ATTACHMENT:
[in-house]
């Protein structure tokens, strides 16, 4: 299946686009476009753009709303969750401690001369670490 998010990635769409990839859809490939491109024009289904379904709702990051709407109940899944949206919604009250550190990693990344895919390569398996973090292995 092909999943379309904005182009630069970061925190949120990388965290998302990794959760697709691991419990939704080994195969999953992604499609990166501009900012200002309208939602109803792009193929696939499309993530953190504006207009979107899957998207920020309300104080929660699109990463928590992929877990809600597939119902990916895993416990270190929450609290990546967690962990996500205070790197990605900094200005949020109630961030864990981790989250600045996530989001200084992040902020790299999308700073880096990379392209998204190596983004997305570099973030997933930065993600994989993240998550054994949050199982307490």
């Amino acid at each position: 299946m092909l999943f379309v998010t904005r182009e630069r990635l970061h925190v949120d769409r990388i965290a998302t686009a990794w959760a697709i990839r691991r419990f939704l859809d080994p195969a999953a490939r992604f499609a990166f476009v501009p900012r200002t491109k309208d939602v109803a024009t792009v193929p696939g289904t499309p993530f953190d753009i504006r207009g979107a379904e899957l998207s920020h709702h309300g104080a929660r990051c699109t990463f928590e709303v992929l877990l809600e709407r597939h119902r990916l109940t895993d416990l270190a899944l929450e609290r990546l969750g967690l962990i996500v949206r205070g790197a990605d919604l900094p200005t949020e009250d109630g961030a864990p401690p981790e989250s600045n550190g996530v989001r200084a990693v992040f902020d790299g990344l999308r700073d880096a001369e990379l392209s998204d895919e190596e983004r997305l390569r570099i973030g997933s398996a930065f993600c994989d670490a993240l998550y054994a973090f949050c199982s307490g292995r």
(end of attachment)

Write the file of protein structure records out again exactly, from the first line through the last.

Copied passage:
[in-house]
């Protein structure tokens, strides 16, 4: 299946686009476009753009709303969750401690001369670490 998010990635769409990839859809490939491109024009289904379904709702990051709407109940899944949206919604009250550190990693990344895919390569398996973090292995 092909999943379309904005182009630069970061925190949120990388965290998302990794959760697709691991419990939704080994195969999953992604499609990166501009900012200002309208939602109803792009193929696939499309993530953190504006207009979107899957998207920020309300104080929660699109990463928590992929877990809600597939119902990916895993416990270190929450609290990546967690962990996500205070790197990605900094200005949020109630961030864990981790989250600045996530989001200084992040902020790299999308700073880096990379392209998204190596983004997305570099973030997933930065993600994989993240998550054994949050199982307490």
């Amino acid at each position: 299946m092909l999943f379309v998010t904005r182009e630069r990635l970061h925190v949120d769409r990388i965290a998302t686009a990794w959760a697709i990839r691991r419990f939704l859809d080994p195969a999953a490939r992604f499609a990166f476009v501009p900012r200002t491109k309208d939602v109803a024009t792009v193929p696939g289904t499309p993530f953190d753009i504006r207009g979107a379904e899957l998207s920020h709702h309300g104080a929660r990051c699109t990463f928590e709303v992929l877990l809600e709407r597939h119902r990916l109940t895993d416990l270190a899944l929450e609290r990546l969750g967690l962990i996500v949206r205070g790197a990605d919604l900094p200005t949020e009250d109630g961030a864990p401690p981790e989250s600045n550190g996530v989001r200084a990693v992040f902020d790299g990344l999308r700073d880096a001369e990379l392209s998204d895919e190596e983004r997305l390569r570099i973030g997933s398996a930065f993600c994989d670490a993240l998550y054994a973090f949050c199982s307490g292995r």